PHOTO COURTESY OF GARRY KESSLER
While these mushrooms look like onion bagels, they are not edible
September 16, 2016, Page A8
By Annie Reid
Westborough Community Land Trust
As both the last month of summer and the first month of fall, September marks the start of many things – most notably school, but also mushroom season in our local woods. So far this year, though, you’d hardly think so, because the drought has made wild mushrooms scarce. If we get a decent rain, that may change. Then you might expect lots of mushrooms to pop up in the woods in the days following the rain. They can appear almost overnight. Look for them growing on the ground or on decaying wood, either above ground or below ground on old buried roots.
Mushrooms in our area often come in many different colors, and in interesting shapes and forms. Take the onion-bagel mushroom, for example, which grows on hardwood. It can look temptingly like the food its common name suggests, but like most mushrooms you’ll find in the woods, it is not edible. So enjoy the sight of wild mushrooms, but don’t taste them.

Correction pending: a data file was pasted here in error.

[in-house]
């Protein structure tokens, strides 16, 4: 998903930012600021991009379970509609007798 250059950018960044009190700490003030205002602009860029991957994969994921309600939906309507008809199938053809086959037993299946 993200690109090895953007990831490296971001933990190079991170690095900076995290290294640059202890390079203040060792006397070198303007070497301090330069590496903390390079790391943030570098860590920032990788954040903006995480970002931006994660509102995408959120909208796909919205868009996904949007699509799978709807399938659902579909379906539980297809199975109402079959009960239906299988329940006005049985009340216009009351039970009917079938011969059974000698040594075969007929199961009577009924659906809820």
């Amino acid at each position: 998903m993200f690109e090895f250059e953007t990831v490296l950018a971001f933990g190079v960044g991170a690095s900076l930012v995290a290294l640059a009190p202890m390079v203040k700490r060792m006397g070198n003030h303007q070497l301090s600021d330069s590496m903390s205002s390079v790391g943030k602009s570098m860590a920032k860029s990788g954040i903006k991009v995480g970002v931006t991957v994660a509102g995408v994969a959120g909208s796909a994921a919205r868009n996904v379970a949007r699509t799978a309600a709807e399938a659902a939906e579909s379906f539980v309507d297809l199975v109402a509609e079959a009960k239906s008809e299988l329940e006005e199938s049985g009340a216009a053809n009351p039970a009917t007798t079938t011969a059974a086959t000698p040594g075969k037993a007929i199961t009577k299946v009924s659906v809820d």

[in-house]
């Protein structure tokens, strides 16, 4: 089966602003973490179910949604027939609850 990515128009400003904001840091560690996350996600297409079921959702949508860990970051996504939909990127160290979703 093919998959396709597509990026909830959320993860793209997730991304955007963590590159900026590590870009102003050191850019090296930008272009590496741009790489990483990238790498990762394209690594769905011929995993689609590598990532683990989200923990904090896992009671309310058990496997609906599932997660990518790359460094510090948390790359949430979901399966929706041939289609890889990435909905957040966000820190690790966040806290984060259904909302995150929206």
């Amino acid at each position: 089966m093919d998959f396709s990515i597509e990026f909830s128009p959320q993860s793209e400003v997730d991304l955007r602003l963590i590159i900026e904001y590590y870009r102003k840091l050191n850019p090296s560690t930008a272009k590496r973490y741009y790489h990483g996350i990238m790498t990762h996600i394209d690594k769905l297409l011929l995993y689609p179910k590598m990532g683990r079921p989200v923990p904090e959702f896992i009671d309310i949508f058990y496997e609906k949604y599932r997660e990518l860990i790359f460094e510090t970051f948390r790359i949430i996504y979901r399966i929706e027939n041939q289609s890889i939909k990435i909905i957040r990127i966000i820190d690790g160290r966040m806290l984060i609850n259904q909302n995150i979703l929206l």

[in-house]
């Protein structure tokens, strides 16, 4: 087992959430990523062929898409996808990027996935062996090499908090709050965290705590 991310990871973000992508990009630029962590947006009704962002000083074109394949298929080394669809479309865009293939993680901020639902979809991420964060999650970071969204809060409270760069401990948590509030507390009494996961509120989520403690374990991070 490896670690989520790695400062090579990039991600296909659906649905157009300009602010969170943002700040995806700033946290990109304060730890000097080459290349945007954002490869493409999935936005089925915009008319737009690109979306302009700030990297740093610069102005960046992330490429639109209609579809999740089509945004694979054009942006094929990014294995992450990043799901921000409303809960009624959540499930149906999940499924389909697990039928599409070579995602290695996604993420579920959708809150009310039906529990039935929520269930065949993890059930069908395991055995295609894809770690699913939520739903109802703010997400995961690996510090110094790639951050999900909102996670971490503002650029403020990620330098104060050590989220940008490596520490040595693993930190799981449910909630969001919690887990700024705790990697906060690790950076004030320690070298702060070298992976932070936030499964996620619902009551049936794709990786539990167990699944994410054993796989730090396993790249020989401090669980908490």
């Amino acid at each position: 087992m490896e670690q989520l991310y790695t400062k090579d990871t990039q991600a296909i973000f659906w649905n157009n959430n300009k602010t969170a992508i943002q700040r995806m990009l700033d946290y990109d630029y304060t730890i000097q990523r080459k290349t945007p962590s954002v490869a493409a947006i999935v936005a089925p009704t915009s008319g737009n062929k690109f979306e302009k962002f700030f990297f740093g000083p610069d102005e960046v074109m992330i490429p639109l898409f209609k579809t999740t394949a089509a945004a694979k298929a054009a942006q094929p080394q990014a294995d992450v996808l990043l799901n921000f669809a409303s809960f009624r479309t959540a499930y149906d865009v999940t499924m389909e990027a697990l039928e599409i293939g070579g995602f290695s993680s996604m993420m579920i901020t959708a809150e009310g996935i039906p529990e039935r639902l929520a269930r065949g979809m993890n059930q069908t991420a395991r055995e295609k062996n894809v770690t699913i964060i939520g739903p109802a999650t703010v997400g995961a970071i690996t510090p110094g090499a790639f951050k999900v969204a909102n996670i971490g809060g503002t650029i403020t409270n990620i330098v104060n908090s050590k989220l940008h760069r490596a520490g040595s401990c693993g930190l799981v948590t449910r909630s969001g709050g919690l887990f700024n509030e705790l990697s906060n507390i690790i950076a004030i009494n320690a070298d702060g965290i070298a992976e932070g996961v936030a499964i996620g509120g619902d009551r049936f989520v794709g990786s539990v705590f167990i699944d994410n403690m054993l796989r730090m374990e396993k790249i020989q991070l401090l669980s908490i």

In any case, identifying wild mushrooms accurately can be tricky, even for the experts. A good look or a photograph isn’t necessarily enough. A microscope and chemical tests are often needed to confirm an identification of the exact species. For example, a mushroom that looks like the onion-bagel mushroom is probably Pholiota aurivella (also called golden pholiota or goldskin scalecap). But to be sure, an expert would need to examine its spores under a microscope – and measure them – to tell this mushroom apart from a different but similar-looking one.
A mushroom releases dust-like spores from its gills – or other spore-releasing structures in the case of mushrooms without gills – to spread the fungus to other locations. The mushroom itself is the reproductive part of a fungus, which lives year-round as many threads in decaying wood or in the ground (or whatever else a particular fungus grows on). Wind and rain can be helpful in jostling a mushroom cap and knocking the spores out.
If you’re interested in the mushrooms and other fungi in our local environment, consider joining Larry Millman, author of the guidebook “Fascinating Fungi of New England,” for a walk in Westborough on Sunday afternoon, Sept. 25 at the Headwaters Conservation Area (Mill Pond school parking lot). Space is limited so please see the WCLT web site () to register or send an email to firstname.lastname@example.org .